Cairo at the End of the Line: A Photo Essay From the City’s Last Stops

This will be the last post on Year in Cairo. To all who read and shared this site with others, thank you. Encouragement from family and strangers alike was a huge inspiration over the past 12 months. The site will be maintained under its current domain for at least another couple of years, so please continue to share or use any and all media from the site, and thanks again. -Will

With two weeks before I return to the US, my initial – perhaps impossible – goal of going to every Cairo Metro stop appeared out of reach. In lieu of going to every stop, I decided to head out to every “last stop” on the Metro that I haven’t already been to.

With 3 Metro lines, there are 6 “last stops” in total: Helwan and New El Marg on Line 1, El Monib and Shoubra El Kheima on Line 2, and Attaba and Abbassiya (so far) on Line 3, which was only opened a few months ago. For a pretty good map of Cairo’s Metro system, click here. Regular readers may remember Helwan from an earlier post about the Japanese Buddha Gardens found there. I’ve also spent some time in and around the Attaba station, as it is much more centrally located than the rest of the “end stops.” In fact, Attaba is smack in the middle of Line 1 (Helwan – New El Marg), where that line links up the new Line 3, which will eventually go to Cairo’s airport. That left 4 stops to cover: El Monib, New El Marg, Shoubra El Kheima, and Abbassiya.

A housing complex in El Monib with one apparent tenant and plenty of vacancies. Mubarak era tax laws stipulated that property taxes were only paid upon completion of construction, causing many builders to simply withhold the finishing touches, or roofs, of many buildings in Cairo.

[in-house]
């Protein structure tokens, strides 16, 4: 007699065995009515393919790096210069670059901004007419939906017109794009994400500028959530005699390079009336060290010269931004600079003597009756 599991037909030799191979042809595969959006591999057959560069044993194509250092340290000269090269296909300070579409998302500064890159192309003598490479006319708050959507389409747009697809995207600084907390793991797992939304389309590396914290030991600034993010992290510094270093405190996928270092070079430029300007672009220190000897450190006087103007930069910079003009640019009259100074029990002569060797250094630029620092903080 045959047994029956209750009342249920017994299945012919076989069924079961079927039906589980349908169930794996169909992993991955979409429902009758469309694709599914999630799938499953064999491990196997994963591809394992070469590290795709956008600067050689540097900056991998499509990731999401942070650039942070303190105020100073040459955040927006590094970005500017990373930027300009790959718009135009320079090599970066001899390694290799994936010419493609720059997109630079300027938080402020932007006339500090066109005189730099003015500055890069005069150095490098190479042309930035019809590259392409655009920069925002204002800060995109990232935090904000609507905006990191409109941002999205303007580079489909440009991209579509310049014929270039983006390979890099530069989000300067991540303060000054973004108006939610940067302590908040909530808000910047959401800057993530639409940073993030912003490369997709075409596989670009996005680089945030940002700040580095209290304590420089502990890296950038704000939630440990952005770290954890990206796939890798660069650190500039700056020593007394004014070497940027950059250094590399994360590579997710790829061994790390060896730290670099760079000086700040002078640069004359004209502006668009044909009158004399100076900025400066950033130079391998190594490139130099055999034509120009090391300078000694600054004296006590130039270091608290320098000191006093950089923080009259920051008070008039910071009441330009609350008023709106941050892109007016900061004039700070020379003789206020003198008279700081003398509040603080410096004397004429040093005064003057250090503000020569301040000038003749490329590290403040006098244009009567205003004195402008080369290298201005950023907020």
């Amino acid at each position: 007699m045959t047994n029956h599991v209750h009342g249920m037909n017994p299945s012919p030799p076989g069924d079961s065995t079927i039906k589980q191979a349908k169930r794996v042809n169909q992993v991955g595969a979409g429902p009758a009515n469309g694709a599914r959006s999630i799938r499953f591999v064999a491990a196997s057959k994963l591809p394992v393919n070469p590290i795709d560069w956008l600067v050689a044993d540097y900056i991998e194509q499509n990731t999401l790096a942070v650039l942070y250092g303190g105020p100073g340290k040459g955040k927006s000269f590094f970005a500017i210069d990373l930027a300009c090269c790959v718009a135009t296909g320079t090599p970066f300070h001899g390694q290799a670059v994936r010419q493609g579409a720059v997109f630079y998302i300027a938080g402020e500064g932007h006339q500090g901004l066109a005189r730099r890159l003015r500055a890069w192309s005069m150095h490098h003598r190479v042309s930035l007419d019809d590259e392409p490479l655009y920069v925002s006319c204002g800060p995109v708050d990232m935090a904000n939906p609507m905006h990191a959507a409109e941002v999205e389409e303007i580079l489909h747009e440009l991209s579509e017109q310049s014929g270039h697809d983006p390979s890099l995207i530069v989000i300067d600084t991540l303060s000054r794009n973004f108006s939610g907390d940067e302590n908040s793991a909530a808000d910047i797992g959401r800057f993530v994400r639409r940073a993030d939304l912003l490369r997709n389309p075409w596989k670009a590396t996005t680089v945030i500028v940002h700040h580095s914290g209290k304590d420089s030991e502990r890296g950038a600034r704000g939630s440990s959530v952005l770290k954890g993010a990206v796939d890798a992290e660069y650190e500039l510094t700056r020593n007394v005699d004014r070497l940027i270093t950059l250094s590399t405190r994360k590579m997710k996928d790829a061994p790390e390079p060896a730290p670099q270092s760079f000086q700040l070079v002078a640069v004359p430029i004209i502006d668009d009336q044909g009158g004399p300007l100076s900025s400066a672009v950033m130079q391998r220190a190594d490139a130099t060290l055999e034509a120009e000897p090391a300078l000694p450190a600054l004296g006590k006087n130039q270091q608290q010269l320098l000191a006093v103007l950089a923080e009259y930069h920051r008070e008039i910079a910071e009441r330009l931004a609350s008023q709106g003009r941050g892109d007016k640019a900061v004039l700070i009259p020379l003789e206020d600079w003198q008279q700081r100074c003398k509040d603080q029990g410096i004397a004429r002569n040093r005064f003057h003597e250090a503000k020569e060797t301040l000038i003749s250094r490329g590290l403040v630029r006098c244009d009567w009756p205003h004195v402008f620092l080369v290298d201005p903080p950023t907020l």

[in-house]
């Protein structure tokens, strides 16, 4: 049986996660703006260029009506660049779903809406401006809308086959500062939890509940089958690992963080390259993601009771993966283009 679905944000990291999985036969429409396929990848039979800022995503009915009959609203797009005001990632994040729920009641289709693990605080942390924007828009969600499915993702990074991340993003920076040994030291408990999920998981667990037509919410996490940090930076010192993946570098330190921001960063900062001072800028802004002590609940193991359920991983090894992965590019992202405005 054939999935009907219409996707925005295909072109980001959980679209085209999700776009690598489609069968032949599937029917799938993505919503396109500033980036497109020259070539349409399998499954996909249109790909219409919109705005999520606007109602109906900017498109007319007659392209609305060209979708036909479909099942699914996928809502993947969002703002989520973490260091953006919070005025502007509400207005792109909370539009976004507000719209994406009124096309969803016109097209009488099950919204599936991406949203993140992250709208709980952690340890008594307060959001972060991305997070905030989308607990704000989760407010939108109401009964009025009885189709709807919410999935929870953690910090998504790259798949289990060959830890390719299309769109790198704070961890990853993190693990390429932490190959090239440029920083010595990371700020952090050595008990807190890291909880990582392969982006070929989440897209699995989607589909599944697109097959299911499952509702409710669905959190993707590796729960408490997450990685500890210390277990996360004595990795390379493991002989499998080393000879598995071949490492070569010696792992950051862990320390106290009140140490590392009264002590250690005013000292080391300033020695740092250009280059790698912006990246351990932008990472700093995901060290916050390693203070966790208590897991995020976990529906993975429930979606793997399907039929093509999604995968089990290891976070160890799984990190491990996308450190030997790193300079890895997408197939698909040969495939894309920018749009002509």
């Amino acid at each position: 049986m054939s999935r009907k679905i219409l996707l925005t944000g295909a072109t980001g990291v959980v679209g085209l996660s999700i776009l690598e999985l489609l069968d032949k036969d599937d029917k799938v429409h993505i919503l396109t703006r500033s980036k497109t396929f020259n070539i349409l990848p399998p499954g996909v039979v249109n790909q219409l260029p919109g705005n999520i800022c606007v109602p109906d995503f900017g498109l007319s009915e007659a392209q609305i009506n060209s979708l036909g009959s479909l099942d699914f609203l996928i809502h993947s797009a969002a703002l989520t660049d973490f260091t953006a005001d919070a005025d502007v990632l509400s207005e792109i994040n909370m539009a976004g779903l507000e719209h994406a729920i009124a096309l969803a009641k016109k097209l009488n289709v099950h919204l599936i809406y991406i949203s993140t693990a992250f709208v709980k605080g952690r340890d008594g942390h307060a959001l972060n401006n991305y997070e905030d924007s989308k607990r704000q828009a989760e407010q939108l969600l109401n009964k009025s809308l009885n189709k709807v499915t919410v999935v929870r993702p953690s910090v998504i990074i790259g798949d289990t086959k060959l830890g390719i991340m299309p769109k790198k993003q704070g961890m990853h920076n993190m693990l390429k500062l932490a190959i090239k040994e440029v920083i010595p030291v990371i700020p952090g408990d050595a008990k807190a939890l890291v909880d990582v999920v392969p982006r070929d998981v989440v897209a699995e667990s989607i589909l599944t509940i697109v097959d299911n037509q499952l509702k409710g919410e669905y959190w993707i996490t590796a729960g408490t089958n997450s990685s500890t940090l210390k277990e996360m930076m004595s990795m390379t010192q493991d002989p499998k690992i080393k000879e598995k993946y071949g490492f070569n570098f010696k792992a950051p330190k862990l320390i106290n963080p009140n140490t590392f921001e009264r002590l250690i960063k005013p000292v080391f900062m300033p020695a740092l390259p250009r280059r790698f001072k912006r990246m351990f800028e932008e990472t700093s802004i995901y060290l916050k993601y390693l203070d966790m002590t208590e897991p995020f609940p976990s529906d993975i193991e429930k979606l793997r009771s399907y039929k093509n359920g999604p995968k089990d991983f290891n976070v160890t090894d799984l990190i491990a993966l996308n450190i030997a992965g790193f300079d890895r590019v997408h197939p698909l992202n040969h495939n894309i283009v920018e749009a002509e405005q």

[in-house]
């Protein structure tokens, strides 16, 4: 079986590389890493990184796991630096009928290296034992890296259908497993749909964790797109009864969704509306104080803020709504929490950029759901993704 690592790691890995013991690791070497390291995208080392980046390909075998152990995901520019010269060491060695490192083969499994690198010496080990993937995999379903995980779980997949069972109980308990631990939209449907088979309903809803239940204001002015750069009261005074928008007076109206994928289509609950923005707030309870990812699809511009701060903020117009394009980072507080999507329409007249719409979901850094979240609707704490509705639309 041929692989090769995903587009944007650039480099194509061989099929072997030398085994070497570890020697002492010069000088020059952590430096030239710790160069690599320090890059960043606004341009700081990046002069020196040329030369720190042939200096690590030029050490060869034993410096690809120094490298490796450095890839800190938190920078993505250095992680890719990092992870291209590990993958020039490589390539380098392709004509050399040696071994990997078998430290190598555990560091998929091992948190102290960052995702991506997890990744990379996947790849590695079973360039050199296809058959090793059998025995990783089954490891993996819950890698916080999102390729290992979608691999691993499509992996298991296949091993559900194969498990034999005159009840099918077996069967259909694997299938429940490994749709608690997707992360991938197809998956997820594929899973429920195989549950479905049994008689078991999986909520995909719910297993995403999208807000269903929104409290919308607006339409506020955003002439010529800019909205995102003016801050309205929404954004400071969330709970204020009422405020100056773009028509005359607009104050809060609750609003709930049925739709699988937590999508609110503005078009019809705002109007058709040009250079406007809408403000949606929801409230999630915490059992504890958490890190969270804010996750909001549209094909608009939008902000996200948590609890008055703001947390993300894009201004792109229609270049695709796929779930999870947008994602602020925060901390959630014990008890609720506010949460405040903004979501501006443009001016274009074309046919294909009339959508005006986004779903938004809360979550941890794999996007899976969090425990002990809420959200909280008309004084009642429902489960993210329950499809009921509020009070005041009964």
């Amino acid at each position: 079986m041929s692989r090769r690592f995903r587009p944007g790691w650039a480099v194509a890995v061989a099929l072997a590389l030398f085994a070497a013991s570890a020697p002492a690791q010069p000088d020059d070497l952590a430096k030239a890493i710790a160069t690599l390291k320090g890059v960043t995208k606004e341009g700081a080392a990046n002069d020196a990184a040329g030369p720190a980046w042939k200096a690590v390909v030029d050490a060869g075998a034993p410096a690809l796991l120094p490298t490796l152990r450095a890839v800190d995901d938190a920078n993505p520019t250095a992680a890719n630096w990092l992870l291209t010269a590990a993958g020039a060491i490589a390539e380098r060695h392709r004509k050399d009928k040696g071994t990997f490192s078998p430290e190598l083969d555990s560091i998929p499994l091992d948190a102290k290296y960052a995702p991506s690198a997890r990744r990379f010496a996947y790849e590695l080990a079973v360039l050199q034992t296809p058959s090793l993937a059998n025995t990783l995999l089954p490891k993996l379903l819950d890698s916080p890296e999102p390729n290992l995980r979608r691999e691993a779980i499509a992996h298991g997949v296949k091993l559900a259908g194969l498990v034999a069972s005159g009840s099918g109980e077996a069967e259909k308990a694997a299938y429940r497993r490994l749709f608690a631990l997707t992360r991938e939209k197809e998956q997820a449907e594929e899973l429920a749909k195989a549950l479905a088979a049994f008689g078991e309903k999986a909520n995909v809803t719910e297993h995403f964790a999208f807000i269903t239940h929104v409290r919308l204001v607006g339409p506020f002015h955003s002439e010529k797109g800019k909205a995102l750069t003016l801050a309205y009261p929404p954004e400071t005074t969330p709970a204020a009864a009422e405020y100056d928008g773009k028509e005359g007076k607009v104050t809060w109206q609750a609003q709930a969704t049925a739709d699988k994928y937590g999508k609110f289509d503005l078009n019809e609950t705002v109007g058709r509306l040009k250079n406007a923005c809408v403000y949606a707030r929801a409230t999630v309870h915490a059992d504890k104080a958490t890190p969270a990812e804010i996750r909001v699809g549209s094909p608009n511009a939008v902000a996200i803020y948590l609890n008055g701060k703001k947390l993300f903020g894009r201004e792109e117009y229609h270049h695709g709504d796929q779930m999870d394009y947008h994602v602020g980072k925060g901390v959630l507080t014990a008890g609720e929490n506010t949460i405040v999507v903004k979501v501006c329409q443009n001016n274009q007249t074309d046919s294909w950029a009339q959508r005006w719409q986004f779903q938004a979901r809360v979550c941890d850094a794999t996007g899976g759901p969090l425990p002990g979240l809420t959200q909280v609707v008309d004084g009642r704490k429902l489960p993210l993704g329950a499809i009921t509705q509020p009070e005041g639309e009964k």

The view across the Nile an elevated highway in El Monib. 

A young man sells basic sandwiches outside of a microbus stop in El Monib. He can count on a continuous flow of foot traffic throughout the day.

A mosaic of small tiles at a microbus stop in El Monib is covered with old flyers for former Presidential candidate Aboul Fotouh.

A large open courtyard separates two building complexes in El Monib. The Nile, and the neighborhoods beyond, lie in the distance.

 

Microbuses wait for passengers as vendors sell produce outside the El Monib Metro.

A juice stand operating out of the first floor of an empty building in New El Marg. It’s not uncommon to see business being run out of the ground floor of an otherwise unoccupied space such as this, even in more central Cairo districts.

A new residential complex on its way up, a common sight in New El Marg.

Umbrellas cover the outdoor vendors in New El Marg from the summer heat.

New buildings extend off into the distance of New El Marg. Areas like this are almost entirely residential, but built around the accessible commercial hubs offered by the Metro station and its surrounding area.

A close-up on the facade of a new residential complex in New El Marg.

 

Men watch television outside a cafe in Shoubra El Kheima after a Ramadan Iftar.

Families browse what market vendors have to offer in Shoubra El Kheima.

A vendor puffs on a sheesha pipe as he sells food for microbus passengers in Shoubra El Kheima. The microbuses are color-coded according to their final destinations.

An underground tunnel connects two sides of the Shoubra El Kheima Metro and Train Stations. Even in the middle of the tunnel there are vendors selling clothing and food. 

From a bridge connecting the Metro and train stations in Shoubra El Kheima, a view of some childrens’ rides in front of a mosque.

A group of men gather at a cafe after Iftar in Abbassiya.

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